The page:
In the 1920’s, the farm cooperative marketing movement sought to organize commodity cooperatives that could control the supply of goods in an attempt to stabilize markets. But without an ability to control production, they failed. The idea of supply management has resurfaced every few decades since, most notably in the 1960’s and 1980’s.
In the early ’60’s, a supply management plan was proposed by Willard Cochrane under the Kennedy administration. Cochrane suggested a policy whereby farmers could approach the USDA to establish a program to set a fair price though strict production control. If a farmer committee approved the program, it would be sent to Congress, which could either accept or reject the plan (with no amendments allowed). The plan would then be implemented once 2/3 of farmers growing the commodity approved it. If the referendum was successful, the control plan became law and would be mandatory for all farmers. The litmus test for such a plan came in 1963 with a referendum on wheat supply management. However, none of the wheat states came in with enough votes to carry the plan. Fear of government intervention and the promise of new government support programs are widely cited as reasons for the proposal’s defeat. While farmers faced a threat of cuts in government support, days after Congress began working on new wheat support programs and voluntary acreage controls.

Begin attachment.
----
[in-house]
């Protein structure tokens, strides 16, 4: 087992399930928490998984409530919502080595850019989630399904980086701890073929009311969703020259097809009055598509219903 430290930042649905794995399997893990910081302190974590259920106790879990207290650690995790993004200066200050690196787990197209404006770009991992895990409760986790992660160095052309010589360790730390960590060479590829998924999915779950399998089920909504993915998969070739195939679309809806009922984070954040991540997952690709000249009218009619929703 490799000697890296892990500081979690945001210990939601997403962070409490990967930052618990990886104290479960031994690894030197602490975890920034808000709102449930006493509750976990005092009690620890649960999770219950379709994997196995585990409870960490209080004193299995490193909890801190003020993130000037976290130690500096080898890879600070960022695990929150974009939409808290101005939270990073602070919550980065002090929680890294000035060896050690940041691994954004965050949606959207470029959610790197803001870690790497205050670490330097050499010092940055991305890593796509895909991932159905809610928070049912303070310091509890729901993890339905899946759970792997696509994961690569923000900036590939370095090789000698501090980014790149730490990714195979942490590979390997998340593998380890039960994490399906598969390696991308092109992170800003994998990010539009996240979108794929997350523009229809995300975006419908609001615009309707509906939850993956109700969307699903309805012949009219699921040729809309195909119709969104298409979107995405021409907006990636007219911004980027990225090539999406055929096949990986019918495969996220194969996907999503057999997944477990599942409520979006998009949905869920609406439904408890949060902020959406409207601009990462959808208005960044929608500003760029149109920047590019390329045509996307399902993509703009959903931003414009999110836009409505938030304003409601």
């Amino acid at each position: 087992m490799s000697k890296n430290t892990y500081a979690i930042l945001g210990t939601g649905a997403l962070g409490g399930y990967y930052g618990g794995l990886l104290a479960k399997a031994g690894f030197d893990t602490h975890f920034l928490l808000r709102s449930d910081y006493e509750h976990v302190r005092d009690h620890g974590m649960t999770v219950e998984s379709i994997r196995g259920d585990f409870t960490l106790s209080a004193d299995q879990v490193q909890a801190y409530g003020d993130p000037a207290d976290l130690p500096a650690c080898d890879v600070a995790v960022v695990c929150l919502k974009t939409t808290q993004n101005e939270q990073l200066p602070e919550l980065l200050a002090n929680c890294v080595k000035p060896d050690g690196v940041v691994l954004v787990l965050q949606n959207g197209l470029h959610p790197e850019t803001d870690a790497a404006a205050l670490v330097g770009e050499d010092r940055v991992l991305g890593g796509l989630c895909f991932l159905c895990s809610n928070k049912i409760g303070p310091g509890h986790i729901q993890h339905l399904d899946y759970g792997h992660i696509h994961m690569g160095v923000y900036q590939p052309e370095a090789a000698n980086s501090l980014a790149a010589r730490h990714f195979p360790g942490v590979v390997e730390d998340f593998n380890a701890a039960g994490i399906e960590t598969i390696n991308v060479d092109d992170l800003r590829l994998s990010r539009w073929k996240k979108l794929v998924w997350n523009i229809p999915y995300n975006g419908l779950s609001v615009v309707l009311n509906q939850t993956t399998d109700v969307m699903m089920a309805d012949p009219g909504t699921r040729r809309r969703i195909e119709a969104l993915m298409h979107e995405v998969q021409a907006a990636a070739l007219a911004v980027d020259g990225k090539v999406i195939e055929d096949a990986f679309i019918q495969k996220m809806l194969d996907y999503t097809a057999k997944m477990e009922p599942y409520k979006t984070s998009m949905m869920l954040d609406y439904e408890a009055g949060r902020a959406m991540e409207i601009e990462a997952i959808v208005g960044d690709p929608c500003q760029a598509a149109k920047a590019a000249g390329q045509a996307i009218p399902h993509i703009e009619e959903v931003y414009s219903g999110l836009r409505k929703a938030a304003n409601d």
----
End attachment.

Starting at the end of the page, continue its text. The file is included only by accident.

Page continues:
During the 1980’s farm crisis the idea of a supply management system for agriculture was proposed again, this time by Senator Tom Harkin (D-IA) and Rep. Bill Alexander (D-AK) in the 1985 Farm Policy Reform Act (S.1083).
Cochrane, Willard W. 1959. “Some Further Reflections on Supply Control.” Journal of Farm Economics 61, No.4: 697-717.